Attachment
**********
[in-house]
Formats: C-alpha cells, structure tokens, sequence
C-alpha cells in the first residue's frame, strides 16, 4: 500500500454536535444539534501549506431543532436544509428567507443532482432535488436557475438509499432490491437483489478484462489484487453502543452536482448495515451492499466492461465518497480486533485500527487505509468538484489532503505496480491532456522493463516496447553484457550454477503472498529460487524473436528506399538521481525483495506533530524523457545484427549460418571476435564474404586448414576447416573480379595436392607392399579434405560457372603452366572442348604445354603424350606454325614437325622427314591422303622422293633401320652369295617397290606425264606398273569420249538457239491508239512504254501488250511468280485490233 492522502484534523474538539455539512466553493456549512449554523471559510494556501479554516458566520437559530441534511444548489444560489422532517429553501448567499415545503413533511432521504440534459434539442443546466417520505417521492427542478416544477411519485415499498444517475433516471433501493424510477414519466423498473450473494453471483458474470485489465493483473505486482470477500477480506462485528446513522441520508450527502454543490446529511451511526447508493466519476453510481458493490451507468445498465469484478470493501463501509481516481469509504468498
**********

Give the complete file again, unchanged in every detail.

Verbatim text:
[in-house]
Formats: C-alpha cells, structure tokens, sequence
C-alpha cells in the first residue's frame, strides 16, 4: 500500500454536535444539534501549506431543532436544509428567507443532482432535488436557475438509499432490491437483489478484462489484487453502543452536482448495515451492499466492461465518497480486533485500527487505509468538484489532503505496480491532456522493463516496447553484457550454477503472498529460487524473436528506399538521481525483495506533530524523457545484427549460418571476435564474404586448414576447416573480379595436392607392399579434405560457372603452366572442348604445354603424350606454325614437325622427314591422303622422293633401320652369295617397290606425264606398273569420249538457239491508239512504254501488250511468280485490233 492522502484534523474538539455539512466553493456549512449554523471559510494556501479554516458566520437559530441534511444548489444560489422532517429553501448567499415545503413533511432521504440534459434539442443546466417520505417521492427542478416544477411519485415499498444517475433516471433501493424510477414519466423498473450473494453471483458474470485489465493483473505486482470477500477480506462485528446513522441520508450527502454543490446529511451511526447508493466519476453510481458493490451507468445498465469484478470493501463501509481516481469509504468498